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RFC 1826
RFC 1827
RFC 2406

The IP Encapsulating Security Payload (ESP) seeks to provide confidentiality and integrity by encrypting data to be protected and placing the encrypted data in the data portion of the IP ESP. Depending on the user's security requirements, this mechanism may be used to encrypt either a transport-layer segment (e.g., TCP, UDP, ICMP, IGMP) or an entire IP datagram. Encapsulating the protected data is necessary to provide confidentiality for the entire original datagram.

ESP may appear anywhere after the IP header and before the final transport-layer protocol. The Internet Assigned Numbers Authority has assigned Protocol Number 50 to ESP. The header immediately preceding an ESP header will always contain the value 50 in its Next Header (IPv6) or Protocol (IPv4) field. ESP consists of an unencrypted header followed by encrypted data. The encrypted data includes both the protected ESP header fields and the protected user data, which is either an entire IP datagram or an upper-layer protocol frame (e.g., TCP or UDP).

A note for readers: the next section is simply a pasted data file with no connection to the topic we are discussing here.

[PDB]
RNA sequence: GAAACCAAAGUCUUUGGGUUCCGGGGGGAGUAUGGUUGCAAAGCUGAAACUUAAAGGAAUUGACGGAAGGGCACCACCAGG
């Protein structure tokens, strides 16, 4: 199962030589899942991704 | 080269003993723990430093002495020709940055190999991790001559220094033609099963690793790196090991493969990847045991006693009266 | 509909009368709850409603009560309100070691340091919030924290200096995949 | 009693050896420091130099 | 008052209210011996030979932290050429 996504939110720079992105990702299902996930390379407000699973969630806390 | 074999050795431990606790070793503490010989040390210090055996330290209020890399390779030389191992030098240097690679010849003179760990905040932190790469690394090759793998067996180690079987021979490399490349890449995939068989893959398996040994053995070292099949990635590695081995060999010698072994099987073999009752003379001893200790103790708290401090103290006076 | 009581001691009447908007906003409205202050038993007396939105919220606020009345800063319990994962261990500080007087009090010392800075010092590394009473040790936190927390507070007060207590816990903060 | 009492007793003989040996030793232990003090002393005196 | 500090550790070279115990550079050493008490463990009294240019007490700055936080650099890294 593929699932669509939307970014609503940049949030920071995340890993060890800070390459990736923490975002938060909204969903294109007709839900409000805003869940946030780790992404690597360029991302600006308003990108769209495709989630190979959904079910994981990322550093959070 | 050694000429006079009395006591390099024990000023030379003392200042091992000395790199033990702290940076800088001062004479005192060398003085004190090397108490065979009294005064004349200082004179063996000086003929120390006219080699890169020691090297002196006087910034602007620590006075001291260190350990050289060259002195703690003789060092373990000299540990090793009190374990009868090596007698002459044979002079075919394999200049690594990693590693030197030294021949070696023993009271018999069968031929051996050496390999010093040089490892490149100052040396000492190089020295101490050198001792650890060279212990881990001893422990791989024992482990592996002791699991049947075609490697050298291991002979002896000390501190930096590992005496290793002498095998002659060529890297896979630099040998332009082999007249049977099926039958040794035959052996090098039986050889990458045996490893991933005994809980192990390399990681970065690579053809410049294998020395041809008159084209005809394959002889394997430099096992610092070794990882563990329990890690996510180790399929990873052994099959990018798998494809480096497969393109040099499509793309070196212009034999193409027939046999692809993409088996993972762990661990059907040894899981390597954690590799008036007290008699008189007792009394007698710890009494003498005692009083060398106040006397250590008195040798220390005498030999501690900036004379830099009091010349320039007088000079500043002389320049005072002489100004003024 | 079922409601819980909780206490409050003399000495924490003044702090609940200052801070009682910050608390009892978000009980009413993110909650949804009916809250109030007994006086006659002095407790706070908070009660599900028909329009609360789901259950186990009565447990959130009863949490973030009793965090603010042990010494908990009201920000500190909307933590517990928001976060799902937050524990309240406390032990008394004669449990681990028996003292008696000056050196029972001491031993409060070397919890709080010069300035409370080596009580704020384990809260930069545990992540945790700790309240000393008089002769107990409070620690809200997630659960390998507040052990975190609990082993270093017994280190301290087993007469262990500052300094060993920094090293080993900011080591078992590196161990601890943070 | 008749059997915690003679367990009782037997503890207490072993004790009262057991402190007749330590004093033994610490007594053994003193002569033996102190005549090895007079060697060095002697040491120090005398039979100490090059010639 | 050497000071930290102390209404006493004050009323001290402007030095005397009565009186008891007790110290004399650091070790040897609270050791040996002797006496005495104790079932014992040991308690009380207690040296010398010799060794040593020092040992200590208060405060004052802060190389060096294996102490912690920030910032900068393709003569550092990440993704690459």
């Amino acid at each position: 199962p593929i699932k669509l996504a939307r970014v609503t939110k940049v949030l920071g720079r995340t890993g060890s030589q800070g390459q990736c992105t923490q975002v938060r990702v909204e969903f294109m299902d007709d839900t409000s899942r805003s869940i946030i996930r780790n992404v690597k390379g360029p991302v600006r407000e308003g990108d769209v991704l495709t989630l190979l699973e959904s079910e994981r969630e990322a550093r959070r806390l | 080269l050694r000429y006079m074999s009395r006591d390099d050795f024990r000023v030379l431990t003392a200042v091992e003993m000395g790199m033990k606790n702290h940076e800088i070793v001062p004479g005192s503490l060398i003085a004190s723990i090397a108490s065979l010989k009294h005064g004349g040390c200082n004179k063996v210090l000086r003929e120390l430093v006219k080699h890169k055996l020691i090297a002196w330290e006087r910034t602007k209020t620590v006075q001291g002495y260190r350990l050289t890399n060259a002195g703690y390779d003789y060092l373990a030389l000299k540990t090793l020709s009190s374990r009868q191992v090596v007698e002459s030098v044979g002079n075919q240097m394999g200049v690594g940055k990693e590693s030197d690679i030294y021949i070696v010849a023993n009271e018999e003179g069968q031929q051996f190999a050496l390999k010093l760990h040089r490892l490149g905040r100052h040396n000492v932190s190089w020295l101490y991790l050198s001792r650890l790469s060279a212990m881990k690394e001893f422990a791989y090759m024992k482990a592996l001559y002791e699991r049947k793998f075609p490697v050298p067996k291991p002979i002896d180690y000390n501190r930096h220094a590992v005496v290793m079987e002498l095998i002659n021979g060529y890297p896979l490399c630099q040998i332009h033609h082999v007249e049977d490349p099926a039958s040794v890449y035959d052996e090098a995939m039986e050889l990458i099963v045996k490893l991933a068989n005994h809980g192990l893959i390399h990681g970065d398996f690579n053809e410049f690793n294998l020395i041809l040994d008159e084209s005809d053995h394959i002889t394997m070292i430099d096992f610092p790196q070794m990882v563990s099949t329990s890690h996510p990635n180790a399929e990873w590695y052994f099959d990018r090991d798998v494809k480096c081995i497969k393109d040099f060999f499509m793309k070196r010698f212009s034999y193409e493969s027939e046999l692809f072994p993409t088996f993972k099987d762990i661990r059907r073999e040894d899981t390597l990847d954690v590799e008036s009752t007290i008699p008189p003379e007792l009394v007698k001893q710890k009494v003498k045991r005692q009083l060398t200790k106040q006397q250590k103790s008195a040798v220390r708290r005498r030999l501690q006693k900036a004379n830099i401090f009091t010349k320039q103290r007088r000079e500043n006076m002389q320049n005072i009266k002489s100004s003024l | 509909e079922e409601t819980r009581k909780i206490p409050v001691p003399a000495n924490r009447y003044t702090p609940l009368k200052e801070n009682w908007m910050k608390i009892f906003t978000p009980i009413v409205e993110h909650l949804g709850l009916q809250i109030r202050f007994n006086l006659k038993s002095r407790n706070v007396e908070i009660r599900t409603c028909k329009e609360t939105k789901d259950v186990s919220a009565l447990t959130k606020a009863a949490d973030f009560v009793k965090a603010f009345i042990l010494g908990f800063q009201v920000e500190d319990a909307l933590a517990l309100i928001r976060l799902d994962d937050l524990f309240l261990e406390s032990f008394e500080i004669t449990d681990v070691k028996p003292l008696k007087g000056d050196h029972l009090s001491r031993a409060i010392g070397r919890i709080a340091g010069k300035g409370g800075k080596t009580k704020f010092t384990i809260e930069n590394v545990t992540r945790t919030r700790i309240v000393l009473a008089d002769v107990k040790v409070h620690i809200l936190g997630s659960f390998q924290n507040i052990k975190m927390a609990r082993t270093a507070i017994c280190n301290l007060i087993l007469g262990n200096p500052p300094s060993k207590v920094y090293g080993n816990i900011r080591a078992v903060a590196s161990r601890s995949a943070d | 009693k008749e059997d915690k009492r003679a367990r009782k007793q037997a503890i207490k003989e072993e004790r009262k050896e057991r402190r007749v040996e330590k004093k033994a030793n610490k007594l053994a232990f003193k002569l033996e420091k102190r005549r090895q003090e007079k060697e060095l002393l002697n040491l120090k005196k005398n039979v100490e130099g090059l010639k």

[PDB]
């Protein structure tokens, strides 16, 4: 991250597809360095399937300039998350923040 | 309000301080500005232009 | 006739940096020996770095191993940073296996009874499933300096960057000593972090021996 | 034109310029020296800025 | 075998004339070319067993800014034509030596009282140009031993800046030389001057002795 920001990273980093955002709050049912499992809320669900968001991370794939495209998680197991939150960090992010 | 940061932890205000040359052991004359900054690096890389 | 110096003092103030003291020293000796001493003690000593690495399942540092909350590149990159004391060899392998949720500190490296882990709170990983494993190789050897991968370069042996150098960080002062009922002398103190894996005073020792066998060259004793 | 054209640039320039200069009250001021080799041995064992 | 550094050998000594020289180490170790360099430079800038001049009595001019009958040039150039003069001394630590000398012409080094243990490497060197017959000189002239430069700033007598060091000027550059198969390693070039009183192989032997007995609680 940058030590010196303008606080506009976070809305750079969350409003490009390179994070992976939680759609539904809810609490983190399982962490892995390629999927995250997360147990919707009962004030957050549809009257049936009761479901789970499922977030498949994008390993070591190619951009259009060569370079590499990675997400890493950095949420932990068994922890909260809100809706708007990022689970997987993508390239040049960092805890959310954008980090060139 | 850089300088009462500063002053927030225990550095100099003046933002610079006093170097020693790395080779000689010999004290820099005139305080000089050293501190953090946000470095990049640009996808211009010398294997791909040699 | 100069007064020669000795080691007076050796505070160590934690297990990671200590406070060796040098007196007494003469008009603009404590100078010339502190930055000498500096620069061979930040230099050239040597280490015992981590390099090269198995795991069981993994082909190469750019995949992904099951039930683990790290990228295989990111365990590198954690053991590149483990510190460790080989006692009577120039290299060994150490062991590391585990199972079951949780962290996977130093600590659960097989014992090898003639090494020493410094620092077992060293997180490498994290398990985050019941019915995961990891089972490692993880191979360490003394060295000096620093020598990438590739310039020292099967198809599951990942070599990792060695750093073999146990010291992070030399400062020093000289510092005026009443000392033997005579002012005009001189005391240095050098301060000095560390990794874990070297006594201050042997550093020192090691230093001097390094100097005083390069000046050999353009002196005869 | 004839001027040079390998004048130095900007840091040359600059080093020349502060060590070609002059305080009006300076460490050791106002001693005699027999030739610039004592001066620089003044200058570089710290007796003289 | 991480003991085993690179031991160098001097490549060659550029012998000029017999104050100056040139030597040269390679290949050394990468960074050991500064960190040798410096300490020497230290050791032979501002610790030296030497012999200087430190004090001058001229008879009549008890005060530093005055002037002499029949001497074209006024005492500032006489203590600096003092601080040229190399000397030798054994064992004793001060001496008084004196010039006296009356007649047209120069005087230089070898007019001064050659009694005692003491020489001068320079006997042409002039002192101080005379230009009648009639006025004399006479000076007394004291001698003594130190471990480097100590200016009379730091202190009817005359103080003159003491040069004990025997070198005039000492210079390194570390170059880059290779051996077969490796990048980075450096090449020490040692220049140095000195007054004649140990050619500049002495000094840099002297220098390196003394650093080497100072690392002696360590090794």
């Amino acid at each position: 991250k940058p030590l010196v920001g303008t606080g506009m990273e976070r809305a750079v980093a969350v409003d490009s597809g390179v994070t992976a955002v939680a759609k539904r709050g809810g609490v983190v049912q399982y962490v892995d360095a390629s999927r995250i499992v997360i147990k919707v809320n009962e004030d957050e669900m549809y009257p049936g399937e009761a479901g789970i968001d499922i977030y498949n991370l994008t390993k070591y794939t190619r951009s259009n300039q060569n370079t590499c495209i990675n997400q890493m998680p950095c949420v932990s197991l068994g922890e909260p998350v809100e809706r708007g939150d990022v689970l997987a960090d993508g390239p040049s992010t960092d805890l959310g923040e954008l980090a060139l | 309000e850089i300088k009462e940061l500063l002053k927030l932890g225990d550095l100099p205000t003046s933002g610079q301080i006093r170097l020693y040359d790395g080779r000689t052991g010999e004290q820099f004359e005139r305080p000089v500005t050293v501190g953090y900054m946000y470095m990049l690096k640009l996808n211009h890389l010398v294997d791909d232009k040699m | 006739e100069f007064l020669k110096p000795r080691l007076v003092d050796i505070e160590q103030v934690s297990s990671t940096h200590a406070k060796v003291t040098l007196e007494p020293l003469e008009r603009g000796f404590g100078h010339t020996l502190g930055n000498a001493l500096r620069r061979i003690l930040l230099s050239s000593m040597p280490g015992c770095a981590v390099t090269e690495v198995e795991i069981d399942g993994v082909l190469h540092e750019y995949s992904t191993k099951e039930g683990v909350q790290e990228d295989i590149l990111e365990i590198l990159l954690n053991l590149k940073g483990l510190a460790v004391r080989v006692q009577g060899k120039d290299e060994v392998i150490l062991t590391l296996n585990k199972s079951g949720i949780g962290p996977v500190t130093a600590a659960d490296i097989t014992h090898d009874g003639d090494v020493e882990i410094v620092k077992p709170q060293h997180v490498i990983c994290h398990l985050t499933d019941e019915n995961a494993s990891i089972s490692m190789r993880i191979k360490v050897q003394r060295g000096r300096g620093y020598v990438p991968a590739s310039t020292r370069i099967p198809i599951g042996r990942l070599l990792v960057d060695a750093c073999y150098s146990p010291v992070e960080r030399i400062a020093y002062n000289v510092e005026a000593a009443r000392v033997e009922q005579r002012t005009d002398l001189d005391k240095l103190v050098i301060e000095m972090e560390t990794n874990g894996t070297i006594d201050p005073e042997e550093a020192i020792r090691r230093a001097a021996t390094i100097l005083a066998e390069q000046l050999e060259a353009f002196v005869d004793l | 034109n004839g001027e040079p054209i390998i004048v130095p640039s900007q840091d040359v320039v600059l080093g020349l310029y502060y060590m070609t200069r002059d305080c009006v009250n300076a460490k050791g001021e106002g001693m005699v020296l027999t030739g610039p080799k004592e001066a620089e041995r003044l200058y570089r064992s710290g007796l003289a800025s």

Security association identifier (SPI)

Opaque transform data
(variable length)

32 bits
IP ESP structure

Security association identifier
The SPI is a 32-bit pseudo-random value identifying the security association for this datagram. If no security association has been established, the value of the SPI field is 0x00000000. An SPI is similar to the SAID used in other security protocols. The name has been changed because the semantics used here are not exactly the same as those used in other security protocols

Vulnerabilities for this protocol (from CVE)

CVE ID Protocol Source Port Targetport

TCP/IP Protocols: